SALT LAKE CITY — Public Wi-Fi users, beware.

A relatively new program called Firesheep allows someone on an unsecure Internet connection to access profiles and accounts of others using the same network. 

Victims could be at popular Wi-Fi hot spots like coffee shops, cafes, and even fast-food restaurants like McDonalds, where Wi-Fi is free and doesn't require a password.

"I'm probably here at least twice a week,” said Jarold Hines, who was logged into the free Wi-Fi at Paradise Bakery in Sugar House. “I buy and sell a lot on eBay, and so I use PayPal, which is like online banking.”

Hackers using Firesheep in free Wi-Fi spots can easily see who else is using the same Wi-Fi network they are connected to. That information is posted to a hacker's screen. The hacker can then quickly click into any website others on the same network may be using — even if the website requires a password — and access the site as if they were the actual user.

Firesheep is a plug-in for the Firefox browser that makes it very easy for an attacker to intercept information that is passed over an open wireless network,” said Pete Ashdown, the president and founder of XMission, an Internet service provider in Salt Lake City.

Ashdown recommends using only secure networks when dealing with personal information.

“Just because you log into your account doesn’t mean that someone else can log into the account," he said. “It’s that transmission of the password from your laptop or your computer to the destination that needs to pass over secure channels. If it doesn’t, then it’s at risk of being intercepted.”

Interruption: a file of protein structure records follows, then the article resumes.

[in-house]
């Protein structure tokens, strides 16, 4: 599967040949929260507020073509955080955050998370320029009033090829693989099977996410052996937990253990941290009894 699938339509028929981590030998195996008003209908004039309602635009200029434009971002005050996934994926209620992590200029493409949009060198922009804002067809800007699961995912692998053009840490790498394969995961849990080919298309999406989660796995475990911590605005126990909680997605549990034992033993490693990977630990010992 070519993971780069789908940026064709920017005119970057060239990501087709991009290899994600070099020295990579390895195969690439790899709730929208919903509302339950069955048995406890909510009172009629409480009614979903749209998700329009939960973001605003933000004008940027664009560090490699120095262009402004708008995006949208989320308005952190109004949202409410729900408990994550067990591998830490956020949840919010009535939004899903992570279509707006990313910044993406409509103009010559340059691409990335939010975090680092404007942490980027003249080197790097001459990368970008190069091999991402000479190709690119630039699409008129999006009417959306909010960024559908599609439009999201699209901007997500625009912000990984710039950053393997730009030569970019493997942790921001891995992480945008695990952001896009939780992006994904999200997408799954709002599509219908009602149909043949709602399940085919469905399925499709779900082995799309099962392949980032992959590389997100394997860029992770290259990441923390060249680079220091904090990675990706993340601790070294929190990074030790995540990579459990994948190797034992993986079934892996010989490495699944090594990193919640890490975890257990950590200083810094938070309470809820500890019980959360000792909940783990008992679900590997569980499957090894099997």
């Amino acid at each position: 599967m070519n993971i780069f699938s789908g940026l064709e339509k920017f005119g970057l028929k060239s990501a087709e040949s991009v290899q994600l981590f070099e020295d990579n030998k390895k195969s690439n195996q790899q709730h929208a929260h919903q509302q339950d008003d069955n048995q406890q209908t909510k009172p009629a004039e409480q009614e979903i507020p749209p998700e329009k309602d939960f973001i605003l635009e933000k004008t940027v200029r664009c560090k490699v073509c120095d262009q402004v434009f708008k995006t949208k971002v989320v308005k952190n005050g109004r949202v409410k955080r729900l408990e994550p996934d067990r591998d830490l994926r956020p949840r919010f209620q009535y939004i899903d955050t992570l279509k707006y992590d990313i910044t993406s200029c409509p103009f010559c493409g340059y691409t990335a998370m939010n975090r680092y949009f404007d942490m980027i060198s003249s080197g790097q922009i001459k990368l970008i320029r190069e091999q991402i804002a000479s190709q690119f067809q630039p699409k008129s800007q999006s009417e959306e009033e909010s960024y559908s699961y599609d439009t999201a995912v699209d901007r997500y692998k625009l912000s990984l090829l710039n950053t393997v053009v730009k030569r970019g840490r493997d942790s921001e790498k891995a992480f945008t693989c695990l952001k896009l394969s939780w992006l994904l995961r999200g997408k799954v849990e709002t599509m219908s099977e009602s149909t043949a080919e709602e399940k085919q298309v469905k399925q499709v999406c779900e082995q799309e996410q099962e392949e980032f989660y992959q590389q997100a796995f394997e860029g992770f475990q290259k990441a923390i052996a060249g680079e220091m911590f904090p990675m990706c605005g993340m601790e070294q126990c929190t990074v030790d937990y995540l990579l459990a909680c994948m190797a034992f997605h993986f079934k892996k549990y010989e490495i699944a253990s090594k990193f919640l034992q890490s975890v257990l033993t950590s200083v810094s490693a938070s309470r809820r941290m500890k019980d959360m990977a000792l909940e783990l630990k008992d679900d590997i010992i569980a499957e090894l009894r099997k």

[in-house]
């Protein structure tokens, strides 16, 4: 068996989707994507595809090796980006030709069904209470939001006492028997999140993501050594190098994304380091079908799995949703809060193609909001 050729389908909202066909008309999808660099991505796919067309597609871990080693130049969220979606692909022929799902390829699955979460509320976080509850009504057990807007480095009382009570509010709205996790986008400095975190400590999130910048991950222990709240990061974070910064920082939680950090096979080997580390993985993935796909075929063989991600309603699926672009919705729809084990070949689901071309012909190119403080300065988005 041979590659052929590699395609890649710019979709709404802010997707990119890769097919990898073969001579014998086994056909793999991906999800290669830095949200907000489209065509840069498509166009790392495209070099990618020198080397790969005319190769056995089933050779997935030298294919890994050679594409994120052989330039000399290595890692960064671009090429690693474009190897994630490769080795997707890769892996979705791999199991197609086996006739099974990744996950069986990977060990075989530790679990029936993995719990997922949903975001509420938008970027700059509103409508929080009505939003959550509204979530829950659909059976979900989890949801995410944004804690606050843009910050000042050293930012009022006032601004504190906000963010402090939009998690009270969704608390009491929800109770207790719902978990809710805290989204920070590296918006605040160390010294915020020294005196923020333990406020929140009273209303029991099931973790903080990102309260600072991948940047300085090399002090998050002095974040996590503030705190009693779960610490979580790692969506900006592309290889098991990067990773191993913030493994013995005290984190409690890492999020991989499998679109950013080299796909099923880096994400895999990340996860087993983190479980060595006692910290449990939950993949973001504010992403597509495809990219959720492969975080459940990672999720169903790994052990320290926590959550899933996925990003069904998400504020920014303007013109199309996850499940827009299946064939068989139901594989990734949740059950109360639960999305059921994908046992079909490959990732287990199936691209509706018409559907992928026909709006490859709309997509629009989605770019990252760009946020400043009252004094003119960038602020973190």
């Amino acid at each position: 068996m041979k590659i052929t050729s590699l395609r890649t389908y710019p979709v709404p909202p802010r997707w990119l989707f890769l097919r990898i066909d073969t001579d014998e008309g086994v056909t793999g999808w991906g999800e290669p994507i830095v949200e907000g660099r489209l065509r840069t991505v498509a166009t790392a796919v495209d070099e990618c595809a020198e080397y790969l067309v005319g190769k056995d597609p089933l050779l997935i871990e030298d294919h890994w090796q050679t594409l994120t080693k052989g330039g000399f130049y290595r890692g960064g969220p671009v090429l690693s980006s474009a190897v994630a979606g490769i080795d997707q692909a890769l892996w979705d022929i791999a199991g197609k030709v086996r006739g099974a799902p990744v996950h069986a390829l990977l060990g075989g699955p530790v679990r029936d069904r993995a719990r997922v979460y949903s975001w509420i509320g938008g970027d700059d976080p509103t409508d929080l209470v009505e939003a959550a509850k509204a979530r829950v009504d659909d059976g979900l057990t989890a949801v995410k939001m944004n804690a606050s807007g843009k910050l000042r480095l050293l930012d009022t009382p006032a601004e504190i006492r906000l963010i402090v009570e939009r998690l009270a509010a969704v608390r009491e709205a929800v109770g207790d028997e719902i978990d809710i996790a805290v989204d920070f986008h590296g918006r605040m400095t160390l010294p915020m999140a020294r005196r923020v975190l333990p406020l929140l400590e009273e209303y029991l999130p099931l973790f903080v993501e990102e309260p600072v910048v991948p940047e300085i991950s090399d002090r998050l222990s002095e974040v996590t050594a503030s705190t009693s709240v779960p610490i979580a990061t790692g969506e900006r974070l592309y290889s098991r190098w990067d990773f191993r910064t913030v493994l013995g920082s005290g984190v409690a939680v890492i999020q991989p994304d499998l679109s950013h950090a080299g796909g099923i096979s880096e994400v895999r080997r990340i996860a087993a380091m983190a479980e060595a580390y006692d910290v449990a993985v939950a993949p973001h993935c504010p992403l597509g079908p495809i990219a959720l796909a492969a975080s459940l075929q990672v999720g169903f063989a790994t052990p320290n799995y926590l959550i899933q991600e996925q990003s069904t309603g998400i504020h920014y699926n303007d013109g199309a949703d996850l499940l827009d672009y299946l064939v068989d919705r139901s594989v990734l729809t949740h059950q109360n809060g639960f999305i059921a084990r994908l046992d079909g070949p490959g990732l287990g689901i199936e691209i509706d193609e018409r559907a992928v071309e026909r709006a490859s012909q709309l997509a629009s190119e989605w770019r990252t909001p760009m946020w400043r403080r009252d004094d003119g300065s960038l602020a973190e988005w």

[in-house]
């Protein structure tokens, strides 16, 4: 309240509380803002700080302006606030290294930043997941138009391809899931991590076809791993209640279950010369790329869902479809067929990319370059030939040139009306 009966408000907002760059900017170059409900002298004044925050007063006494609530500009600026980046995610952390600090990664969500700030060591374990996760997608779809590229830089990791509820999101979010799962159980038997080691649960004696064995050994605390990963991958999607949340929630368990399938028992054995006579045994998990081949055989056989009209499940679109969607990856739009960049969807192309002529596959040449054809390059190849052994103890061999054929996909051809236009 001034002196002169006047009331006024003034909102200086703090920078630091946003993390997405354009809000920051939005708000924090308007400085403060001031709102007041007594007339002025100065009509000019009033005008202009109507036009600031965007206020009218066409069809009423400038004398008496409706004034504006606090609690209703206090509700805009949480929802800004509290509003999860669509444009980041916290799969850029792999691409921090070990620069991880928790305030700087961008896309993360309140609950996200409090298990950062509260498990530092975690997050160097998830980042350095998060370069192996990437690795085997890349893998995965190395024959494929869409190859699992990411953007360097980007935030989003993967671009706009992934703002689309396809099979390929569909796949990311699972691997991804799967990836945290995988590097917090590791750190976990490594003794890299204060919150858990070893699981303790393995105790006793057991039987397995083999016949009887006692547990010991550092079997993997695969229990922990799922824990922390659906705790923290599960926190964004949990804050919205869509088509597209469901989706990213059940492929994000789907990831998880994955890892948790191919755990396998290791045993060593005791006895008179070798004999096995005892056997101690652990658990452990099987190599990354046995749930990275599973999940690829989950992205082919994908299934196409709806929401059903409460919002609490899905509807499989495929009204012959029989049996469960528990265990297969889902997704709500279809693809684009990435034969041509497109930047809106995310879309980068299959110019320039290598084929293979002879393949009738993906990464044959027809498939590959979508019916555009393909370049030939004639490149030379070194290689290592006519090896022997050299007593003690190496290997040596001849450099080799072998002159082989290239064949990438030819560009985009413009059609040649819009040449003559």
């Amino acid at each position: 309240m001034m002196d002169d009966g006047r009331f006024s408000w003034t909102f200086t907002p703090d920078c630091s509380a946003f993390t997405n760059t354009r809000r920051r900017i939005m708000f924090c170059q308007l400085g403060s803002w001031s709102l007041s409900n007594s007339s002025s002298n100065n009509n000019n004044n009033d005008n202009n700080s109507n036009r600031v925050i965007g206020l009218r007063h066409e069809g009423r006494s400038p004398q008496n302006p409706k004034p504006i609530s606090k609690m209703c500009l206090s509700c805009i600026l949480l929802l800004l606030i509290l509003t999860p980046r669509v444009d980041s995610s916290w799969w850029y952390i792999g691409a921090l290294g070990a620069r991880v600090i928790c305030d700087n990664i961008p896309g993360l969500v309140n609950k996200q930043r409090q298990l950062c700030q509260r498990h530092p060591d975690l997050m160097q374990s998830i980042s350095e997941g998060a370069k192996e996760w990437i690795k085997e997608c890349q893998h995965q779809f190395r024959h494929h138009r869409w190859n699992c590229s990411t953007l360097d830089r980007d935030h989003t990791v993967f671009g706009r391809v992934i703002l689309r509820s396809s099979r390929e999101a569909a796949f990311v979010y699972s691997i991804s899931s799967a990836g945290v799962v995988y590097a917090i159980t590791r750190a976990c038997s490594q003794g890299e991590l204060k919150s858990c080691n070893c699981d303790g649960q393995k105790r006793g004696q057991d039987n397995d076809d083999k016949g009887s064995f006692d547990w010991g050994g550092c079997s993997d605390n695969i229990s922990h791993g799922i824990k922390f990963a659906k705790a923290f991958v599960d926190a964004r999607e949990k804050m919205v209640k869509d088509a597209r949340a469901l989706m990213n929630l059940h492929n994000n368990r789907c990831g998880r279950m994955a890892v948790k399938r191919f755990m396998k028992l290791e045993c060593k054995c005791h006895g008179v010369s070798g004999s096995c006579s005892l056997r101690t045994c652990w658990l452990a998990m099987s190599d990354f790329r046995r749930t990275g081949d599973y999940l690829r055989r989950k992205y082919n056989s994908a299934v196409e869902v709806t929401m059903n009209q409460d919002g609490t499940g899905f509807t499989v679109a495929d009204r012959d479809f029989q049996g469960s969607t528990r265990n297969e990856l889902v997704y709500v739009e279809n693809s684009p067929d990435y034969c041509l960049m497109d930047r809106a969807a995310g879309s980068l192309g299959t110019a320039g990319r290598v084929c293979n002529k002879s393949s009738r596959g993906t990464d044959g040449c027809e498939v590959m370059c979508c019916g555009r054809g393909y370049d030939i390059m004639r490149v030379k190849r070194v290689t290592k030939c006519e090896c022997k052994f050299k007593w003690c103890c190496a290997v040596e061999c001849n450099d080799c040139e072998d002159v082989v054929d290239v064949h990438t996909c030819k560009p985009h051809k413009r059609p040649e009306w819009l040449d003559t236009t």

Ashdown also said there are other plug-ins available that can fight Firesheep and make you aware of who might be looking at your computer connection.

Blacksheep is an example of a plug-in that can notify you if you are at risk of sending your password,” he said.  “And it will start showing you the different accounts that people have logged into. Just go to Google and type in "blacksheep."

Even though Firesheep is still new in the Internet world, Ashdown said people in the industry know about it.

“Amazon and most of the big e-commerce sites are pretty well-aware of this problem, and so it’s not as big of a risk there,” Ashdown said. “But if you are buying from a smaller store on the Internet that may not be aware of the problem, stealing a credit card would be a primary risk of being intercepted.”

Websites starting with "https" instead of "http" are a best at keeping your information secure.

Ashdown said Firesheep was actually created to show Internet providers how unsecure personal information is.

“We should all be aware and protect out Social Security numbers, protect information about where we live, because that can all be exploited by somebody that wants to get credit cards,” he said.

Once Wi-Fi users, like Hines, were made aware of Firesheep and the risks of using unsecure networks, they said they’ll be more careful about accessing websites with important personal information on free, public spots.